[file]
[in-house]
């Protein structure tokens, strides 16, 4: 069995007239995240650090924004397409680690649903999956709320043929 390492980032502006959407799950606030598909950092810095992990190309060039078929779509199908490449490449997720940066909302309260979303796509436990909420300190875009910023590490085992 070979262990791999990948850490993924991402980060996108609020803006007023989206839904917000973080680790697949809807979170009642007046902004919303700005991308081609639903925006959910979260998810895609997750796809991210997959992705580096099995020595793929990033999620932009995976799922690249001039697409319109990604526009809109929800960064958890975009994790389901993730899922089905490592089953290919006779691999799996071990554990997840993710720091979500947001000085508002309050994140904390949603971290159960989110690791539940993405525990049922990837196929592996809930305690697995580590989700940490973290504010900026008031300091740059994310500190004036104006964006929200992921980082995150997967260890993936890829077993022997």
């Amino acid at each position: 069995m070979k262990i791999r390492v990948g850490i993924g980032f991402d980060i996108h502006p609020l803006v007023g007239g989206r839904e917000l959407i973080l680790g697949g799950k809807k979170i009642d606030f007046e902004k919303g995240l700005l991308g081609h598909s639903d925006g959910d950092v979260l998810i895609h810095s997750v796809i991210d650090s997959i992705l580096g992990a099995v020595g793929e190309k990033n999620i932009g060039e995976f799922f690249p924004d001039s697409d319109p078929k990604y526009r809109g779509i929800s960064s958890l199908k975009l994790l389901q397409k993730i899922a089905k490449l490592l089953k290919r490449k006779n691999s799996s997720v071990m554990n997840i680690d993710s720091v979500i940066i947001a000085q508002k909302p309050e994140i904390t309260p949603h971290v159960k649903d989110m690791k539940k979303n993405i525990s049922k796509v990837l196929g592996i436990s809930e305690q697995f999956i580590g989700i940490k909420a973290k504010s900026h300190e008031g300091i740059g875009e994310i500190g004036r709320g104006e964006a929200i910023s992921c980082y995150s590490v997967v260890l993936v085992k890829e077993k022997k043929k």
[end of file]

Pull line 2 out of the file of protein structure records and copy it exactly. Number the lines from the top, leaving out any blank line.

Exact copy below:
């Protein structure tokens, strides 16, 4: 069995007239995240650090924004397409680690649903999956709320043929 390492980032502006959407799950606030598909950092810095992990190309060039078929779509199908490449490449997720940066909302309260979303796509436990909420300190875009910023590490085992 070979262990791999990948850490993924991402980060996108609020803006007023989206839904917000973080680790697949809807979170009642007046902004919303700005991308081609639903925006959910979260998810895609997750796809991210997959992705580096099995020595793929990033999620932009995976799922690249001039697409319109990604526009809109929800960064958890975009994790389901993730899922089905490592089953290919006779691999799996071990554990997840993710720091979500947001000085508002309050994140904390949603971290159960989110690791539940993405525990049922990837196929592996809930305690697995580590989700940490973290504010900026008031300091740059994310500190004036104006964006929200992921980082995150997967260890993936890829077993022997």